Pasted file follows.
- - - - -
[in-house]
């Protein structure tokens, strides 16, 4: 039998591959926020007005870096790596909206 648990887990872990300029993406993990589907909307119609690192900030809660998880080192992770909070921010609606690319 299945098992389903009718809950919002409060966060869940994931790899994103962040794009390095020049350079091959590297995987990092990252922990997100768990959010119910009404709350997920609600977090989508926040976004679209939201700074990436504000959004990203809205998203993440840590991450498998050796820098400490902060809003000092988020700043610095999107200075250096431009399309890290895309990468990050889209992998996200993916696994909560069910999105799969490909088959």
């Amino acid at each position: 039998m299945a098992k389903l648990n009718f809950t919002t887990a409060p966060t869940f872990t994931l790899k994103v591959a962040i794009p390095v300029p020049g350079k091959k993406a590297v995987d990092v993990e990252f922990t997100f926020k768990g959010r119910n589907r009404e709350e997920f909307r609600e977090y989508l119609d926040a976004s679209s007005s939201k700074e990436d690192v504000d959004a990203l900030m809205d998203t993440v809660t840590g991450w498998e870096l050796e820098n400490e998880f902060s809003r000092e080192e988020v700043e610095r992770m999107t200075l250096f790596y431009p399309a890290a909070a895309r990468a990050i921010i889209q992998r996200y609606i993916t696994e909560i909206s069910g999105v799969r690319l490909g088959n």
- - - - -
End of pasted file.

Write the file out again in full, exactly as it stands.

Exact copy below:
[in-house]
């Protein structure tokens, strides 16, 4: 039998591959926020007005870096790596909206 648990887990872990300029993406993990589907909307119609690192900030809660998880080192992770909070921010609606690319 299945098992389903009718809950919002409060966060869940994931790899994103962040794009390095020049350079091959590297995987990092990252922990997100768990959010119910009404709350997920609600977090989508926040976004679209939201700074990436504000959004990203809205998203993440840590991450498998050796820098400490902060809003000092988020700043610095999107200075250096431009399309890290895309990468990050889209992998996200993916696994909560069910999105799969490909088959």
């Amino acid at each position: 039998m299945a098992k389903l648990n009718f809950t919002t887990a409060p966060t869940f872990t994931l790899k994103v591959a962040i794009p390095v300029p020049g350079k091959k993406a590297v995987d990092v993990e990252f922990t997100f926020k768990g959010r119910n589907r009404e709350e997920f909307r609600e977090y989508l119609d926040a976004s679209s007005s939201k700074e990436d690192v504000d959004a990203l900030m809205d998203t993440v809660t840590g991450w498998e870096l050796e820098n400490e998880f902060s809003r000092e080192e988020v700043e610095r992770m999107t200075l250096f790596y431009p399309a890290a909070a895309r990468a990050i921010i889209q992998r996200y609606i993916t696994e909560i909206s069910g999105v799969r690319l490909g088959n």